The Relationship between Serum Apelin Concentration and Selected Anthropometric Parameters, Serum Lipids and Carotid Intima-Media Thickness in Young Subjects with Primary Arterial Hypertension
|Agata StraÅ¼yÅska, Karolina Hoffmann*, Wieslaw Bryl, Iwona Zaporowska-Stachowiak, Magdalena Kostrzewska, Jolanta MaÅyszko and Andrzej Minczykowski|
|Department of Internal Diseases, Metabolic Disorders and Arterial Hypertension, Poznan University of Medical Sciences, Poznan, Poland|
|*Corresponding Author :||Karolina Hoffmann
Department of Internal Diseases, Metabolic Disorders and Arterial Hypertension
Poznan University of Medical Sciences, Ul. Szamarzewskiego 84
60-569 PoznaÅ, Poland
E-mail: [email protected]
|Received: September 22, 2015; Accepted: October 15, 2015; Published: October 21, 2015|
|Citation: StraÅ¼yÅska A, Hoffmann K, Bryl W, Zaporowska-Stachowiak I, Kostrzewska M, et al. (2015) The Relationship between Serum Apelin Concentration and Selected Anthropometric Parameters, Serum Lipids and Carotid Intima-Media Thickness in Young Subjects with Primary Arterial Hypertension. J Metabolic Synd 4:185. doi:10.4172/2167-0943.1000185|
|Copyright: © 2015 StraÅ¼yÅska A, et al. This is an open-access article distributed under the terms of the Creative Commons Attribution License, which permits unrestricted use, distribution, and reproduction in any medium, provided the original author and source are credited.|
Objective: Apelin and its specific receptor, APJ system, seems to be involved in the development of arterial hypertension (HTN). The aim was to estimate plasma apelin concentration in young patients (pts) with primary HTN and to assess the relationship between apelin and selected anthropometric parameters, serum lipids and carotid intima-media thickness (right and left cIMT).
Methods: 70 pts (48 males, 22 females) aged 18-33 with newly diagnosed, untreated primary HTN were recruited. There were 15 age- and gender-matched healthy people in the control group. Anthropometric and BP measurements were done. Fasting serum apelin and lipids were evaluated. The cIMT was estimated using ultrasonography.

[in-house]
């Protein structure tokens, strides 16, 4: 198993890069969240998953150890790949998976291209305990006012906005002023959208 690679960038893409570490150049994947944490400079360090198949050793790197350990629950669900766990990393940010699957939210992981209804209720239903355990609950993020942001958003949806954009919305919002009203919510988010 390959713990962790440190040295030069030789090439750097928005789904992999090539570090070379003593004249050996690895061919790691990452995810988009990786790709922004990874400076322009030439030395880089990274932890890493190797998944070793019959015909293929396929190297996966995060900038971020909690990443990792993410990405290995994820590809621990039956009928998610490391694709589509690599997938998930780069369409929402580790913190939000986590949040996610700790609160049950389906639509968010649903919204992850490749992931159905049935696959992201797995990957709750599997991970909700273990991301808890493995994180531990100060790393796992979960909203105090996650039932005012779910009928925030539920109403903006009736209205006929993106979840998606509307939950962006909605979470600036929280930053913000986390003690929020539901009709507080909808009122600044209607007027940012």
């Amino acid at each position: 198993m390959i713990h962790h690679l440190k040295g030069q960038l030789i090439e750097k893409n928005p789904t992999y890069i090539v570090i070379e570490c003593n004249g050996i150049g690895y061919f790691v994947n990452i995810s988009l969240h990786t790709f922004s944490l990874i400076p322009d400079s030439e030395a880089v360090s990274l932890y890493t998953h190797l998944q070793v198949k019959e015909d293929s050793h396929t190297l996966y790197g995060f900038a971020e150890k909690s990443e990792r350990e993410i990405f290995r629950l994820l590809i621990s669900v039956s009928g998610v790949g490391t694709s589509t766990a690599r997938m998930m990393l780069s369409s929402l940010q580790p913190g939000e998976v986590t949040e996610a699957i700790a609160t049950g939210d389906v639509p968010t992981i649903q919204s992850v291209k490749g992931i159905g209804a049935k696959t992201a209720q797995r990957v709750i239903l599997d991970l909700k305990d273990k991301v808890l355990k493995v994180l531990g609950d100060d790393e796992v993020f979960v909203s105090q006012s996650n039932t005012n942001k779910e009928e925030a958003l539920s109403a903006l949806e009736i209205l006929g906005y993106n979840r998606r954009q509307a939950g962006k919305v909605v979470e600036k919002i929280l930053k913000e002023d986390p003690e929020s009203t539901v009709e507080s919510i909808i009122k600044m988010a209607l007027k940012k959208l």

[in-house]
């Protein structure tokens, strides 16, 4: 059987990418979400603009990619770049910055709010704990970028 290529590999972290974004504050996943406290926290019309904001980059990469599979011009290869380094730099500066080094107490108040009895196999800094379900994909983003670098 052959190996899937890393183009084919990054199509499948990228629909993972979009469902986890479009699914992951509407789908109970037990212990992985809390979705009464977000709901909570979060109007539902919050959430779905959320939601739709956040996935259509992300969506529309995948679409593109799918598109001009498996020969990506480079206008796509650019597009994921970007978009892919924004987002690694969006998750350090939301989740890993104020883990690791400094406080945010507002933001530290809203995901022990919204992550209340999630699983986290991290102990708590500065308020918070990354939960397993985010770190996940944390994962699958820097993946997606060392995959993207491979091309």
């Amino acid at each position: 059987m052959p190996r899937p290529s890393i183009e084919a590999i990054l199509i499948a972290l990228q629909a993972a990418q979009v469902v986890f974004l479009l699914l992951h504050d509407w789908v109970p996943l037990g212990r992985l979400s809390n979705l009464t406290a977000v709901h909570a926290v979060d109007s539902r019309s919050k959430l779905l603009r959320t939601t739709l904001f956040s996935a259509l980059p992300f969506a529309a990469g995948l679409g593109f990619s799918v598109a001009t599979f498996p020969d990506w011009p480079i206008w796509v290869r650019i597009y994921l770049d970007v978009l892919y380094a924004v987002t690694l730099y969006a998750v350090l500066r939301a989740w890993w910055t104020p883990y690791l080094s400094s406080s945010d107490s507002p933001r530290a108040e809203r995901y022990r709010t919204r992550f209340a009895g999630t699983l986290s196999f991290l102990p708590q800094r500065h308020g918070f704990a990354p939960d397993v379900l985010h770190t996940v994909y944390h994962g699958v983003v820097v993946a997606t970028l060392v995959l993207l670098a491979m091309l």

Results: Serum apelin was higher in whole group (but not statistically significant, 98.04 ± 51.82 vs. 79.19 ± 39.51 pg/ml, p >0.05) and in males with HTN (compared to healthy males, 105.86 ± 53.21 vs. 61.42 ± 24.04 pg/ ml, p= 0.04). We observed a statistically significant negative correlation between apelin concentration and left cIMT in normal-weight women (R = -0.74), a negative correlation between triglyceride levels and apelin concentration in overweight subjects (R = -0.49), a negative correlation between apelin concentration and right cIMT (R = -0.99) and a positive correlation between apelin concentration and WHR (R = 0.99) in obese women.
Conclusion: In whole examined group with HTN there were no statistically significant differences in serum apelin and no relationships between its concentration and anthropometric parameters, serum lipids or cIMT. However, higher serum apelin concentration in young males with HTN and some statistically significant correlations between serum apelin and analyzed parameters in groups divided by sex and BMI may suggest a possible role of apelin in the development of HTN. Further studies are required to clarify the relationship between apelin, metabolic parameters and the early markers of atherosclerosis in pts with HTN.